Apprentice #fails?

It’s only episode one of this year’s series of Lord Sugar’s The Apprentice, and already we’ve spotted some serious issues surrounding HR and Employment Law!

Whilst we recognise that the TV programme is all about the entertainment factor, we couldn’t help but play spot the issue when we watched last night and met this year’s candidates.

An avid fan, our senior HR consultant Rosemarie McArdle switched from being glued to the screen to cringing behind a cushion as the contestants (and Lord Sugar) began their boasting. Here’s the Top 5 HR and Employment Law fails from Episode 1…


“I’m an alpha male. I can make woman do what I want in the business world and some men”

In the first 30 seconds, candidate Daniel Lassman felt the need to assert his masculinity – unfortunately, statements like this in the workplace are almost definitely a breach of the Equality Act 2010 and could result in claims of sex discrimination.


“My absolute worst nightmare is getting to 40 with a 50 grand salary and a 4 year old Toyota”

Proving to Lord Sugar that he’s driven is one thing, but making comments about age is another. Watch out Robert Goodwin – your apprentice competitors could be reporting you for Age Discrimination with comments like this.


Leading the ladies team, Sarah Dales made no friends amongst her associates with a wrath of comments about women being the better sales team as they’re pretty to look at, and followed with even more Project Management ‘golden nuggets’ such as

“That’s important but bring some nice make up”

Not only lowering morale, but most certainly violation of Equal Opportunities polices and Sex Discrimination! Careful, Sarah!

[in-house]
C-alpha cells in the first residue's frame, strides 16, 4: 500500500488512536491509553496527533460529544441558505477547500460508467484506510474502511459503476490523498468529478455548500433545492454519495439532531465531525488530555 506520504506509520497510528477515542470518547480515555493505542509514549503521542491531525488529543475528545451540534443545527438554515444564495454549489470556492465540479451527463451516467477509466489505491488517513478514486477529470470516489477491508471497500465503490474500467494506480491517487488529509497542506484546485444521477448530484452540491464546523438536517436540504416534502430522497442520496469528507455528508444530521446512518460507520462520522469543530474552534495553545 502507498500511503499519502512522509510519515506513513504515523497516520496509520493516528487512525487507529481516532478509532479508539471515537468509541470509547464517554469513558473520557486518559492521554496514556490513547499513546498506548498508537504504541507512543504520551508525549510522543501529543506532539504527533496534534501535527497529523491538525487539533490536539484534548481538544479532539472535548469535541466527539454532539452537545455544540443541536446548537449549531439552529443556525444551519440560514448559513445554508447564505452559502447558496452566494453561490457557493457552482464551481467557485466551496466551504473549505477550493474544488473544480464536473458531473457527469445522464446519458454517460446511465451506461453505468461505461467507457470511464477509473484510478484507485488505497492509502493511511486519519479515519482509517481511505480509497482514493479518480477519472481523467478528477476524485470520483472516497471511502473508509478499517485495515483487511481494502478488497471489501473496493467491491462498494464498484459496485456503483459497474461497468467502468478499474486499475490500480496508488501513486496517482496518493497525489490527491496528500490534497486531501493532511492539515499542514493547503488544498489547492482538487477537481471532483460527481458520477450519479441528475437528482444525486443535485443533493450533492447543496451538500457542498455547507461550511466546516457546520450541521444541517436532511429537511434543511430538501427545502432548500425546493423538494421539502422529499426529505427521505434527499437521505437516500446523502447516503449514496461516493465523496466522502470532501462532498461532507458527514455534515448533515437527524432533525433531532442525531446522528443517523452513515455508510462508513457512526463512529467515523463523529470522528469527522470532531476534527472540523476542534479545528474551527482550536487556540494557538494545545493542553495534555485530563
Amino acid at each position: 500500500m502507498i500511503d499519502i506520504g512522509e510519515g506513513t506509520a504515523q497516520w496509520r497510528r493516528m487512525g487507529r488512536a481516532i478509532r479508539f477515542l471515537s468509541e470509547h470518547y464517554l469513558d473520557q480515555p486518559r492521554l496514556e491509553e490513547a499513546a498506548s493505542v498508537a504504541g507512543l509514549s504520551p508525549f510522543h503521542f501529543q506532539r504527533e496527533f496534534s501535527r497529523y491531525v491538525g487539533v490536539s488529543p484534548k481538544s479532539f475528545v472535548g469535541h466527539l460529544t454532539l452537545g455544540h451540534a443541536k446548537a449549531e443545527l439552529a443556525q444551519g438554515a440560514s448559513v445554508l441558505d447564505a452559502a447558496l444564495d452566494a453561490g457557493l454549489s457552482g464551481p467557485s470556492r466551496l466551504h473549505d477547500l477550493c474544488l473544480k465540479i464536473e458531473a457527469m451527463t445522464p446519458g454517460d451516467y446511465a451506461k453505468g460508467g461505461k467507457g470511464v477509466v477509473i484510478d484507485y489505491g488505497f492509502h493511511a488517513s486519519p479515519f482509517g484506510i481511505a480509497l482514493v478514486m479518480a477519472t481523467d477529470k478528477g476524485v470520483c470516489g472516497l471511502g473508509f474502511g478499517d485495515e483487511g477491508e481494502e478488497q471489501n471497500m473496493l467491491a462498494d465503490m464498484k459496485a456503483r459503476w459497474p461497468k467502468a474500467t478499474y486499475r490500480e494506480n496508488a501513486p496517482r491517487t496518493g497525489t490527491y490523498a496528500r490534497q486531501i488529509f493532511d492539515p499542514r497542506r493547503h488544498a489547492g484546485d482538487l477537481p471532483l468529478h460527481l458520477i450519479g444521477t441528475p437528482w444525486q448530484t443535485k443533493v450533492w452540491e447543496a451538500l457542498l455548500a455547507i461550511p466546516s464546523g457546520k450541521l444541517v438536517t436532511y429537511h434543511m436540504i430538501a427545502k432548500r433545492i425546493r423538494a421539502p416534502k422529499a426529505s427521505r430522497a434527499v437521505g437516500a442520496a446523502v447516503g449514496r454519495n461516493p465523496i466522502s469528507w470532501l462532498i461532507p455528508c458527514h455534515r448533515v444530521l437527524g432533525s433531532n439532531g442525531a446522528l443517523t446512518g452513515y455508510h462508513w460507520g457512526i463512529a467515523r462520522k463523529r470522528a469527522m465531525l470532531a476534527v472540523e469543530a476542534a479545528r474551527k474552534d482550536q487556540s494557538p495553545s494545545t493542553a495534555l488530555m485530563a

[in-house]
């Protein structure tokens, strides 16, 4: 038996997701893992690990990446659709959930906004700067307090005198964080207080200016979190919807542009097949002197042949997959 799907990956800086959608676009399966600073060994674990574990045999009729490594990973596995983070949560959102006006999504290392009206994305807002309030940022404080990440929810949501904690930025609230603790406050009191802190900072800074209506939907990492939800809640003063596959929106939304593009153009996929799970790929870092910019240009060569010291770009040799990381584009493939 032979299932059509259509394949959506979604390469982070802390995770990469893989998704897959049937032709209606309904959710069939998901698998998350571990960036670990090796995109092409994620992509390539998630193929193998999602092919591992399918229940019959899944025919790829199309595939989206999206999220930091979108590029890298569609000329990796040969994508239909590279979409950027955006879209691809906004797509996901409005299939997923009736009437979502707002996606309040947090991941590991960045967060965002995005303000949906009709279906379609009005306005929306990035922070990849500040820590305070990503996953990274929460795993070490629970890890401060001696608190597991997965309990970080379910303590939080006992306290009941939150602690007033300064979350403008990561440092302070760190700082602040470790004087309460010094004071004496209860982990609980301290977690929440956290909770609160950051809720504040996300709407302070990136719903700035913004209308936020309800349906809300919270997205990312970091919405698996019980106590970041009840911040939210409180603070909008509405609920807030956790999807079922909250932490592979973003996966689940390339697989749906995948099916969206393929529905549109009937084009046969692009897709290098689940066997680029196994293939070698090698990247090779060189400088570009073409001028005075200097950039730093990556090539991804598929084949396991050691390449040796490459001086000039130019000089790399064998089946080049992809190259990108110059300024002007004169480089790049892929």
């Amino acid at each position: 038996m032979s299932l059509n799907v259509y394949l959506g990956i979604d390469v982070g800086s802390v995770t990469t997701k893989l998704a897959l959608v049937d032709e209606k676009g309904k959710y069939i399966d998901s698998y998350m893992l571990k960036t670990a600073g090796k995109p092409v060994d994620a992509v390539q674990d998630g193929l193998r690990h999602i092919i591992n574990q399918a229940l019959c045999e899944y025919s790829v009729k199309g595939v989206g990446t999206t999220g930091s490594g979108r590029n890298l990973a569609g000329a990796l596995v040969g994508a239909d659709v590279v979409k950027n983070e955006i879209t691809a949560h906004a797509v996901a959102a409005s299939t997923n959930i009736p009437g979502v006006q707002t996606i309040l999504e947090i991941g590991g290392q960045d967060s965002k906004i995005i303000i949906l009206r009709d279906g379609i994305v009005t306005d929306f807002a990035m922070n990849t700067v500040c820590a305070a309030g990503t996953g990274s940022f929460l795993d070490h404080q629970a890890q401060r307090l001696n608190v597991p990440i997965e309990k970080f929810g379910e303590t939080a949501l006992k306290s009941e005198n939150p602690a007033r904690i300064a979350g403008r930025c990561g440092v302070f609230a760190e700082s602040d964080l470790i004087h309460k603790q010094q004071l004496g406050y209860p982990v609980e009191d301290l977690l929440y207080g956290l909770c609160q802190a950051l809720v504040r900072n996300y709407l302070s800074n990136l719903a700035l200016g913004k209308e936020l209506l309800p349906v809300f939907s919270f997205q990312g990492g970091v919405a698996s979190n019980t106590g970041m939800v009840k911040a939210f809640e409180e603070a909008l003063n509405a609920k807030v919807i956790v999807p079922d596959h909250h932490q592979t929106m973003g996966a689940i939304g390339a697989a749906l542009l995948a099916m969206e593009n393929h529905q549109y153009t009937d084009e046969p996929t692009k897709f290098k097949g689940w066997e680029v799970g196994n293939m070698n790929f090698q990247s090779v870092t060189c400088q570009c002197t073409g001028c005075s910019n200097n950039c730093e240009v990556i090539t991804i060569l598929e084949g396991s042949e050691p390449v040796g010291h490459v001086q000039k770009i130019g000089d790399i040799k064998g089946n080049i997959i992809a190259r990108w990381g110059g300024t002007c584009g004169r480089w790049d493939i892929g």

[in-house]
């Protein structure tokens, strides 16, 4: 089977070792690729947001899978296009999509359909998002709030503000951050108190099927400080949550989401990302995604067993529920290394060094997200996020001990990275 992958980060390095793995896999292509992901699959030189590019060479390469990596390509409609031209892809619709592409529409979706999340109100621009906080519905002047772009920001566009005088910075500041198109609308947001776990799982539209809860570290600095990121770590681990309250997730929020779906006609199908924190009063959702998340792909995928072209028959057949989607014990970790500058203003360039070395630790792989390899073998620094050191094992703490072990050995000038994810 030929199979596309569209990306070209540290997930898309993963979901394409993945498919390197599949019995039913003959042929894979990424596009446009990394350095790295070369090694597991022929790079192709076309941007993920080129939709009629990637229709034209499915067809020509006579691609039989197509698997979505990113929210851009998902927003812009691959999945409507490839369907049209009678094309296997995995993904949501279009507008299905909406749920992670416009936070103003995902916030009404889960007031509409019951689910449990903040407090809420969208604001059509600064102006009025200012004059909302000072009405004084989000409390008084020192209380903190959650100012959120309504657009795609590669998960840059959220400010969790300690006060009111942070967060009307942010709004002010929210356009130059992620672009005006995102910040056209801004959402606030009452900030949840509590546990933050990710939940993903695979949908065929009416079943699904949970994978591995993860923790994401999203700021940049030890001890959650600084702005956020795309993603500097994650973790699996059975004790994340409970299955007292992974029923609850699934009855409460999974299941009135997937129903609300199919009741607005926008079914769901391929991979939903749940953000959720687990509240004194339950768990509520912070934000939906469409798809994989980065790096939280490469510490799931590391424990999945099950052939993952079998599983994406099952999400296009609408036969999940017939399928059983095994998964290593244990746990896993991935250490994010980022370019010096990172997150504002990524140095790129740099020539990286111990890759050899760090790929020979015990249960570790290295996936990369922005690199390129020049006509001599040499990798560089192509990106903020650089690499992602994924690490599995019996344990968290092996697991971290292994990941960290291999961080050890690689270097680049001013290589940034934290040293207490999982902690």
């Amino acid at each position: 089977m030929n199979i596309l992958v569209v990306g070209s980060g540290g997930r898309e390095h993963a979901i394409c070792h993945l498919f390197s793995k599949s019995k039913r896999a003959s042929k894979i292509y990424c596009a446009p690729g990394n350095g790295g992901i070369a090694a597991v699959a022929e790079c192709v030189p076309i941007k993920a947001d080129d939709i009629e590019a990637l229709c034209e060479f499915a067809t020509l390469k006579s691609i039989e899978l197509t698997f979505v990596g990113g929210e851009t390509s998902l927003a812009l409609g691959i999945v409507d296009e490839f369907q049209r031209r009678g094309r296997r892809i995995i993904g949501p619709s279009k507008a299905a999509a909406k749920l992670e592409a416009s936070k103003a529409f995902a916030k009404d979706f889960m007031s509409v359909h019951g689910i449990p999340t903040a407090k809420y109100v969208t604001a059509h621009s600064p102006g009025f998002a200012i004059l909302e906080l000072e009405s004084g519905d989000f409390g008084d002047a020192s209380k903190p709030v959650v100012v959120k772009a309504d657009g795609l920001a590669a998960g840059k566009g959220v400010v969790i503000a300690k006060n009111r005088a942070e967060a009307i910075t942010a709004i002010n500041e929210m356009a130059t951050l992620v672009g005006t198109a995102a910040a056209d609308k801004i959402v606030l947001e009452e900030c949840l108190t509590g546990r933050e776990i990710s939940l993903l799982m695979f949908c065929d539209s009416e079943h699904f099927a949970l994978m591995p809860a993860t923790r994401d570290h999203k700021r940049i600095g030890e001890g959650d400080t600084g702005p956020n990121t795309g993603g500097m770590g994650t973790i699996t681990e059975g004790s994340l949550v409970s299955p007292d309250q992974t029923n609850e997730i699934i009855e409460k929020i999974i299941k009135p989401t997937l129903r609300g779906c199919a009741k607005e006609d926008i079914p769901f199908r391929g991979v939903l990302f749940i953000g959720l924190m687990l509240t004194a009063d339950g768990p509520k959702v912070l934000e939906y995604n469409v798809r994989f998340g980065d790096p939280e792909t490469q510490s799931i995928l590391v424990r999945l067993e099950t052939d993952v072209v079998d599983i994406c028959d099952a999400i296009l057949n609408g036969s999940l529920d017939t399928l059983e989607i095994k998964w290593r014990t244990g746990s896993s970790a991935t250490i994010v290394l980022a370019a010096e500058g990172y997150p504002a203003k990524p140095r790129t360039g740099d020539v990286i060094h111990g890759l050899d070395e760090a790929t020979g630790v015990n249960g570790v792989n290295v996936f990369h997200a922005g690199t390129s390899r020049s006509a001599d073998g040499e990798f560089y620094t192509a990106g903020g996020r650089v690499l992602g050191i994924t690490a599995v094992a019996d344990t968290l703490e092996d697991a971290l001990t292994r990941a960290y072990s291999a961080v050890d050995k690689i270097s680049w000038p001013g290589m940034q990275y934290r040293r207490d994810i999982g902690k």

Chiles Cartwright most notable comment of the evening? His explanation of James Hill’s behaviour to a potential client during a pitch:

“He’s northern I do apologise, he’s a little confused. He’d sell his own grandmother”

Whilst there’s no legislation specific to the great North v South divide, watch out for this type of comment spiralling into something more as the candidate’s confidence grows, remember it is unlawful to discriminate on the grounds of race, which includes colour, nationality and ethnicity.

Further [Chiles’] comment and actions could be construed as bullying in the workplace and may have resulted in a grievance in a real business situation.! Perhaps Lord Sugar dodged a tribunal at a later date by choosing to fire Chiles in week 1?


Finally, we’re thinking Lord Sugar could definitely do with some HR coaching on how he speaks about his possible recruits. Labelling Robert as an ‘arty farty sort of person’ may be in line with his gruff celebrity image, but it won’t do his credibility any favours if he’s ever taken to an employment tribunal!

Lord Sugar and Apprentice candidates – we’ll be watching for the rest of the series – and letting our clients and followers know what’s good, bad and downright wrong for business!

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